Star Student Award

University of Illinois Springfield junior social work major Sundae Johnson of Springfield was honored with the Star Student Award for her volunteer efforts. She was nominated by St. John's Evangelical Lutheran Church and Habitat for Humanity.

She is also an active member of St. John's Evangelical Lutheran Church. Within her Church, Johnson is a singer in the praise band and leads the monthly “God’s Girls” Bible Study.

With her training as a Stephen Minister, she offers prayer, encouragement, listening, and support to members in their time of need. Johnson also serves on the Dismantling Racism Committee, which works to identify and address the issues of diversity in the congregation.

Despite obstacles while growing up, Johnson has managed to stay positive and has provided a good home for herself and for her son. She has compassion for those who are hurting and a willingness to reach out to those who need her help. Whether she is helping to plan activities or service projects as a member of the Family & Youth Ministry Team, visiting a church member as a Stephen Minister, or serving on a committee, Johnson gives her all to any project she undertakes.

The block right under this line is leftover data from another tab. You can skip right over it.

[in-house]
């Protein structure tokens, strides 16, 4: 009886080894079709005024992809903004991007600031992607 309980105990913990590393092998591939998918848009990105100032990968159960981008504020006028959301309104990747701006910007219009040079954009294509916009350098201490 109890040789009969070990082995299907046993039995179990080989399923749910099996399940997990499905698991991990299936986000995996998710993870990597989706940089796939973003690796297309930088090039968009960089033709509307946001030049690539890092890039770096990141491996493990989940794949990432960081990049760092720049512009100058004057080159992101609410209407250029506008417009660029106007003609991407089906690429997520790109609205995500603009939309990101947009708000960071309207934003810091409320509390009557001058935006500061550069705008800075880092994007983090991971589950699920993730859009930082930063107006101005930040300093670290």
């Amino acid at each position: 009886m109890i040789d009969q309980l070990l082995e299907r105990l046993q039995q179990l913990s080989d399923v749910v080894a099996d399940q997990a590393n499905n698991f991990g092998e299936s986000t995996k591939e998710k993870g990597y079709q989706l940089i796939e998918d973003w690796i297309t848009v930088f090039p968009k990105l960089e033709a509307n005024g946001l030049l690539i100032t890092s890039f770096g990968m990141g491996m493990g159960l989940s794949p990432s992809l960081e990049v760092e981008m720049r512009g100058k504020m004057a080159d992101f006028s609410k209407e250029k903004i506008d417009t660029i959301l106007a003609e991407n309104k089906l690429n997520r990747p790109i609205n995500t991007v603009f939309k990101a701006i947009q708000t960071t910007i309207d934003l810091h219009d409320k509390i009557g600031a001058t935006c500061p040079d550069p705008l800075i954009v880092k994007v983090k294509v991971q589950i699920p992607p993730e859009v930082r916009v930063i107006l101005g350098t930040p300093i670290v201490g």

Finalists for this award include Ben Paoletti and Luigi Cabantog.

Star Staff Award

Ali Nizamuddin of Springfield, associate professor of political science at the University of Illinois Springfield, was honored with the Star Staff Award for his volunteer efforts in the community. He was nominated by Habitat for Humanity of Sangamon County.